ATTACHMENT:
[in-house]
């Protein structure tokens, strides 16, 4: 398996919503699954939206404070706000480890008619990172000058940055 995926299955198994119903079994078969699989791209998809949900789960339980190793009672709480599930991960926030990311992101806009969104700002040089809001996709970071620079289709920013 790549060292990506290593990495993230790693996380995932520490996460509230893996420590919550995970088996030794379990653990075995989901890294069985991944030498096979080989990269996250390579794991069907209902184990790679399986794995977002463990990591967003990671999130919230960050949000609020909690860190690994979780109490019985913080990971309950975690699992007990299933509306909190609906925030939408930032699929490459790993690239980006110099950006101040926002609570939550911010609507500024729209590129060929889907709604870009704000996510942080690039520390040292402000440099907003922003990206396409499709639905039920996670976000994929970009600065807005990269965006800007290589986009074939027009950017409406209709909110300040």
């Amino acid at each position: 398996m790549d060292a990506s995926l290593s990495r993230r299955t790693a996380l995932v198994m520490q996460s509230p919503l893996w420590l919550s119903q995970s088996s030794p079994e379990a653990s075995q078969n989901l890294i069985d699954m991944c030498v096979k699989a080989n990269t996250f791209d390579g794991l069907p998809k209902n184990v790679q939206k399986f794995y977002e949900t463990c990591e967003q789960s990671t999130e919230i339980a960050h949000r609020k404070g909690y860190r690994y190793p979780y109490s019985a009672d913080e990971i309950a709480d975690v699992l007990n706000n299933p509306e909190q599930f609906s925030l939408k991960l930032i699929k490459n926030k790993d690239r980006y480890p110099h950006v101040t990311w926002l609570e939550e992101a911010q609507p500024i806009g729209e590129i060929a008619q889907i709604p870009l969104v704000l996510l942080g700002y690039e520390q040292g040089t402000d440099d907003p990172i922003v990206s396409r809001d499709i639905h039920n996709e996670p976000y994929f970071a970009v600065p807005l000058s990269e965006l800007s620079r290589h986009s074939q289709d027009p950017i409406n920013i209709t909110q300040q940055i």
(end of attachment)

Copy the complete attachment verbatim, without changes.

[in-house]
């Protein structure tokens, strides 16, 4: 398996919503699954939206404070706000480890008619990172000058940055 995926299955198994119903079994078969699989791209998809949900789960339980190793009672709480599930991960926030990311992101806009969104700002040089809001996709970071620079289709920013 790549060292990506290593990495993230790693996380995932520490996460509230893996420590919550995970088996030794379990653990075995989901890294069985991944030498096979080989990269996250390579794991069907209902184990790679399986794995977002463990990591967003990671999130919230960050949000609020909690860190690994979780109490019985913080990971309950975690699992007990299933509306909190609906925030939408930032699929490459790993690239980006110099950006101040926002609570939550911010609507500024729209590129060929889907709604870009704000996510942080690039520390040292402000440099907003922003990206396409499709639905039920996670976000994929970009600065807005990269965006800007290589986009074939027009950017409406209709909110300040």
């Amino acid at each position: 398996m790549d060292a990506s995926l290593s990495r993230r299955t790693a996380l995932v198994m520490q996460s509230p919503l893996w420590l919550s119903q995970s088996s030794p079994e379990a653990s075995q078969n989901l890294i069985d699954m991944c030498v096979k699989a080989n990269t996250f791209d390579g794991l069907p998809k209902n184990v790679q939206k399986f794995y977002e949900t463990c990591e967003q789960s990671t999130e919230i339980a960050h949000r609020k404070g909690y860190r690994y190793p979780y109490s019985a009672d913080e990971i309950a709480d975690v699992l007990n706000n299933p509306e909190q599930f609906s925030l939408k991960l930032i699929k490459n926030k790993d690239r980006y480890p110099h950006v101040t990311w926002l609570e939550e992101a911010q609507p500024i806009g729209e590129i060929a008619q889907i709604p870009l969104v704000l996510l942080g700002y690039e520390q040292g040089t402000d440099d907003p990172i922003v990206s396409r809001d499709i639905h039920n996709e996670p976000y994929f970071a970009v600065p807005l000058s990269e965006l800007s620079r290589h986009s074939q289709d027009p950017i409406n920013i209709t909110q300040q940055i």